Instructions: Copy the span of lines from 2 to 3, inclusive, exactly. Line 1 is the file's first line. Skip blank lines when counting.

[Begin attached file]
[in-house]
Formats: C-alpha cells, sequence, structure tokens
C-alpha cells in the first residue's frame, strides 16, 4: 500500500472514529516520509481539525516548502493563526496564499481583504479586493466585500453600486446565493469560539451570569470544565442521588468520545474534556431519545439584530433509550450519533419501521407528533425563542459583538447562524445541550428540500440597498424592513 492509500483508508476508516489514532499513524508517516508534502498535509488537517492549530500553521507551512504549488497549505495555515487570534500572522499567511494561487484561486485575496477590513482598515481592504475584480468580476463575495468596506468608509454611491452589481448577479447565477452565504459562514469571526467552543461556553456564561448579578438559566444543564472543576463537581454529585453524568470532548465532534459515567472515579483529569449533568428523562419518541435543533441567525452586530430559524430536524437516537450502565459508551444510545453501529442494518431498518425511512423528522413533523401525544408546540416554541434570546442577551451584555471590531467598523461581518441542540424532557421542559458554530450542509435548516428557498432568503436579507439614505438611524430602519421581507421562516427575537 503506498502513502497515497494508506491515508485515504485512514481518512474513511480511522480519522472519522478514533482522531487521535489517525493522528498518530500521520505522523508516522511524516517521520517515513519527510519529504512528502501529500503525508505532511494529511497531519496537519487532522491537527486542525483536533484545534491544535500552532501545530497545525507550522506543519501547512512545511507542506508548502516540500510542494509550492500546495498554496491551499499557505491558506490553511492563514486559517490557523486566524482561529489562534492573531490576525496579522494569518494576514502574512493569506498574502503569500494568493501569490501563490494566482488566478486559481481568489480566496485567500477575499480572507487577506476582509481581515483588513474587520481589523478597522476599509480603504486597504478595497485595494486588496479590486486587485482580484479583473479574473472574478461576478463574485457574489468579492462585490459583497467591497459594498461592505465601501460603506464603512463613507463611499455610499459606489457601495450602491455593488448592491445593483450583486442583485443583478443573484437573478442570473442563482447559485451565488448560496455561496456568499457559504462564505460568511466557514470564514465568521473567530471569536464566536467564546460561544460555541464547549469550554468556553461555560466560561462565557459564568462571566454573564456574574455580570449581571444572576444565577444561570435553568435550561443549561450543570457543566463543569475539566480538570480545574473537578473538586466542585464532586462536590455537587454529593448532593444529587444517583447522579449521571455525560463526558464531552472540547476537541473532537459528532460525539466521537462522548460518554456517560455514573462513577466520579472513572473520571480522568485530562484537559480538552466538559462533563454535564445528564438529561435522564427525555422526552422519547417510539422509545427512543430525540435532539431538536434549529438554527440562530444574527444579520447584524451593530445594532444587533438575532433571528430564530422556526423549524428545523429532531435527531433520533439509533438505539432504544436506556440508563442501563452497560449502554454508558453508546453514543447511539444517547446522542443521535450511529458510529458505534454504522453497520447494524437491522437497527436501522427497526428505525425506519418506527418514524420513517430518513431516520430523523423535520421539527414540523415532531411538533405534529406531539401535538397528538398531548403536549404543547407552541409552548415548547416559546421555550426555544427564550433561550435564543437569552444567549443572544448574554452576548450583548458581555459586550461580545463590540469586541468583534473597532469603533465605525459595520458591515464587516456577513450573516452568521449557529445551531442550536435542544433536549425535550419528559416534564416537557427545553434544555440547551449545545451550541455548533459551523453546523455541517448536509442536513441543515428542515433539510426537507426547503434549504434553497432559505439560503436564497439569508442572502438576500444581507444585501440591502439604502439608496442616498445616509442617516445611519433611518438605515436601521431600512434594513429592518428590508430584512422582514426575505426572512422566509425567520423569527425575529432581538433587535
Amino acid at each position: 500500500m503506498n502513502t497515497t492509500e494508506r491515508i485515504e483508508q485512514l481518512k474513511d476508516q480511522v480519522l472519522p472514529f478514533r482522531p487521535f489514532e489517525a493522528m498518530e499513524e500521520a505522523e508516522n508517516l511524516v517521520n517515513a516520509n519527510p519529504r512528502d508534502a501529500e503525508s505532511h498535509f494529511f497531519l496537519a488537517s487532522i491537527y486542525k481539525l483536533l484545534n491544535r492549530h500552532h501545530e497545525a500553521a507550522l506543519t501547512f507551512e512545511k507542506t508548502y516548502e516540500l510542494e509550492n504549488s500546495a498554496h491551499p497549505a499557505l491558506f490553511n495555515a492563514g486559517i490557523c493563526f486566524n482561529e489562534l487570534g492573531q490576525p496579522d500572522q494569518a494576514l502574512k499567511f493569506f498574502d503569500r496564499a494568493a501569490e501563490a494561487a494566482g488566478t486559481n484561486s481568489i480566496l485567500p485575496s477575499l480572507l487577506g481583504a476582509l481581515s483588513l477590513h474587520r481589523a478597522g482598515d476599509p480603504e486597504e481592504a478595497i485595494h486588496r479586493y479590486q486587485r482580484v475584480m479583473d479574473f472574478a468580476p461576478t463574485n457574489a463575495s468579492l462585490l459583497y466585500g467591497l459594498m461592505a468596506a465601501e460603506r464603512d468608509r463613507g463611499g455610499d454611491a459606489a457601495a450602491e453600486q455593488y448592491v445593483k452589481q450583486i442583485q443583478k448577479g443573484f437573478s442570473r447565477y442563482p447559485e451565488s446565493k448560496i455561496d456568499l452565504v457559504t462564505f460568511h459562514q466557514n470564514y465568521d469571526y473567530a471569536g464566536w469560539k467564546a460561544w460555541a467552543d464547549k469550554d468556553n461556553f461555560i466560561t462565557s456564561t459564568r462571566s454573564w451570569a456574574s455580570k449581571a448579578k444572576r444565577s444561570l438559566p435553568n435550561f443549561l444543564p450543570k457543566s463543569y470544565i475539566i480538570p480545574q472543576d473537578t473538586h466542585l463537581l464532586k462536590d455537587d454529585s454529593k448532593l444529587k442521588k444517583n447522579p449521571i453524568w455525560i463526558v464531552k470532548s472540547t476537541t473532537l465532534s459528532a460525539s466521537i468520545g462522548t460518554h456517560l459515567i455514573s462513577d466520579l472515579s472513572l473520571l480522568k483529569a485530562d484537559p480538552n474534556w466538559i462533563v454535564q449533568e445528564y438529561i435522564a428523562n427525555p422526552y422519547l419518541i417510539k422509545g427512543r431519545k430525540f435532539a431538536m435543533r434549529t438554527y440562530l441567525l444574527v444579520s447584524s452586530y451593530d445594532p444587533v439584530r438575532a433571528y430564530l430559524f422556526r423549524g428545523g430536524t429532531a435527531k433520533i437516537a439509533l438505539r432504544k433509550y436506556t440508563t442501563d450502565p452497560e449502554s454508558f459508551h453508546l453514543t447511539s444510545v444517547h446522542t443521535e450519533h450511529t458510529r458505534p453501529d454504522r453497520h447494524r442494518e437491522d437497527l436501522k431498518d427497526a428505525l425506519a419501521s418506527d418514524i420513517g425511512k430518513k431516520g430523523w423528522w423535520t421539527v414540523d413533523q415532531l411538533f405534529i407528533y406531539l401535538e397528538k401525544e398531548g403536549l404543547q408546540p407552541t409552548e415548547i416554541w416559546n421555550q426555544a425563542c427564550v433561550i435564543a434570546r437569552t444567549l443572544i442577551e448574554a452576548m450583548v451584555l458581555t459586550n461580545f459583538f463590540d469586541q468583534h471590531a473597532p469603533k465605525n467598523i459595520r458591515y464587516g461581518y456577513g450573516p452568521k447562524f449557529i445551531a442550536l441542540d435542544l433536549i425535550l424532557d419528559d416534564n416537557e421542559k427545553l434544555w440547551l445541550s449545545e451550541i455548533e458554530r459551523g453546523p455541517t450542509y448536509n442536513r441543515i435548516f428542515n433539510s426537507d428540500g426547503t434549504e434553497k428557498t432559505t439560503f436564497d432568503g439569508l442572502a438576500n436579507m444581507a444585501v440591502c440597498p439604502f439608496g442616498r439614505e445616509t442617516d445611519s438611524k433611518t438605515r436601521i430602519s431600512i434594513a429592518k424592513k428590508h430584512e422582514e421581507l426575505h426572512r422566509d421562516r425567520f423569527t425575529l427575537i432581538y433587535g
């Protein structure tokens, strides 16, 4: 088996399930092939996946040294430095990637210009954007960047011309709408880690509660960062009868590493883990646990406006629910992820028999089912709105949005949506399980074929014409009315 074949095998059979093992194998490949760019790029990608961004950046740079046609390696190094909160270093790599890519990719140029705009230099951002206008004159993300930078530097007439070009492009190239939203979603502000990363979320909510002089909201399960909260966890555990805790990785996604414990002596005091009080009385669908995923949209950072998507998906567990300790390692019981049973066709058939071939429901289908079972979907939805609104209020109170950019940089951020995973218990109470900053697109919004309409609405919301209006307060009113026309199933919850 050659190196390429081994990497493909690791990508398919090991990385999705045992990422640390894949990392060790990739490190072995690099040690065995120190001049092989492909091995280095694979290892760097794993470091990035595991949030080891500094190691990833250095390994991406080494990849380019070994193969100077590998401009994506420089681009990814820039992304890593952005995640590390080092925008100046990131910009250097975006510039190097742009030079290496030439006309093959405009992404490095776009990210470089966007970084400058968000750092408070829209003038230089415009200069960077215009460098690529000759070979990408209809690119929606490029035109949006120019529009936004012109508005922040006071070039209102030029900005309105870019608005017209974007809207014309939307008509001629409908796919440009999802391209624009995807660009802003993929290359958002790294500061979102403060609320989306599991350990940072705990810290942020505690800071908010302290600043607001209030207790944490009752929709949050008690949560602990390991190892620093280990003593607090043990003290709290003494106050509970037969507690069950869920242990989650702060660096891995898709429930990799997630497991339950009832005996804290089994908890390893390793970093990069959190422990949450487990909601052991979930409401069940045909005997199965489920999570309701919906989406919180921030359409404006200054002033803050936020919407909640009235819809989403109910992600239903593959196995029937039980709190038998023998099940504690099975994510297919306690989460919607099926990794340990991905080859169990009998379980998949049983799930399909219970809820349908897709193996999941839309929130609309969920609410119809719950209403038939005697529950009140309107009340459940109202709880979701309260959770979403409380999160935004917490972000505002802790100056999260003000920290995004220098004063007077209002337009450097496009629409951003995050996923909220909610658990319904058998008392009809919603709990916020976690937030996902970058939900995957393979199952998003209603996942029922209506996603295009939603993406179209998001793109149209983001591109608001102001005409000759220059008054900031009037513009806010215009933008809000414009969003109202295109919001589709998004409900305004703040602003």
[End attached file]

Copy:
Formats: C-alpha cells, sequence, structure tokens
C-alpha cells in the first residue's frame, strides 16, 4: 500500500472514529516520509481539525516548502493563526496564499481583504479586493466585500453600486446565493469560539451570569470544565442521588468520545474534556431519545439584530433509550450519533419501521407528533425563542459583538447562524445541550428540500440597498424592513 492509500483508508476508516489514532499513524508517516508534502498535509488537517492549530500553521507551512504549488497549505495555515487570534500572522499567511494561487484561486485575496477590513482598515481592504475584480468580476463575495468596506468608509454611491452589481448577479447565477452565504459562514469571526467552543461556553456564561448579578438559566444543564472543576463537581454529585453524568470532548465532534459515567472515579483529569449533568428523562419518541435543533441567525452586530430559524430536524437516537450502565459508551444510545453501529442494518431498518425511512423528522413533523401525544408546540416554541434570546442577551451584555471590531467598523461581518441542540424532557421542559458554530450542509435548516428557498432568503436579507439614505438611524430602519421581507421562516427575537 503506498502513502497515497494508506491515508485515504485512514481518512474513511480511522480519522472519522478514533482522531487521535489517525493522528498518530500521520505522523508516522511524516517521520517515513519527510519529504512528502501529500503525508505532511494529511497531519496537519487532522491537527486542525483536533484545534491544535500552532501545530497545525507550522506543519501547512512545511507542506508548502516540500510542494509550492500546495498554496491551499499557505491558506490553511492563514486559517490557523486566524482561529489562534492573531490576525496579522494569518494576514502574512493569506498574502503569500494568493501569490501563490494566482488566478486559481481568489480566496485567500477575499480572507487577506476582509481581515483588513474587520481589523478597522476599509480603504486597504478595497485595494486588496479590486486587485482580484479583473479574473472574478461576478463574485457574489468579492462585490459583497467591497459594498461592505465601501460603506464603512463613507463611499455610499459606489457601495450602491455593488448592491445593483450583486442583485443583478443573484437573478442570473442563482447559485451565488448560496455561496456568499457559504462564505460568511466557514470564514465568521473567530471569536464566536467564546460561544460555541464547549469550554468556553461555560466560561462565557459564568462571566454573564456574574455580570449581571444572576444565577444561570435553568435550561443549561450543570457543566463543569475539566480538570480545574473537578473538586466542585464532586462536590455537587454529593448532593444529587444517583447522579449521571455525560463526558464531552472540547476537541473532537459528532460525539466521537462522548460518554456517560455514573462513577466520579472513572473520571480522568485530562484537559480538552466538559462533563454535564445528564438529561435522564427525555422526552422519547417510539422509545427512543430525540435532539431538536434549529438554527440562530444574527444579520447584524451593530445594532444587533438575532433571528430564530422556526423549524428545523429532531435527531433520533439509533438505539432504544436506556440508563442501563452497560449502554454508558453508546453514543447511539444517547446522542443521535450511529458510529458505534454504522453497520447494524437491522437497527436501522427497526428505525425506519418506527418514524420513517430518513431516520430523523423535520421539527414540523415532531411538533405534529406531539401535538397528538398531548403536549404543547407552541409552548415548547416559546421555550426555544427564550433561550435564543437569552444567549443572544448574554452576548450583548458581555459586550461580545463590540469586541468583534473597532469603533465605525459595520458591515464587516456577513450573516452568521449557529445551531442550536435542544433536549425535550419528559416534564416537557427545553434544555440547551449545545451550541455548533459551523453546523455541517448536509442536513441543515428542515433539510426537507426547503434549504434553497432559505439560503436564497439569508442572502438576500444581507444585501440591502439604502439608496442616498445616509442617516445611519433611518438605515436601521431600512434594513429592518428590508430584512422582514426575505426572512422566509425567520423569527425575529432581538433587535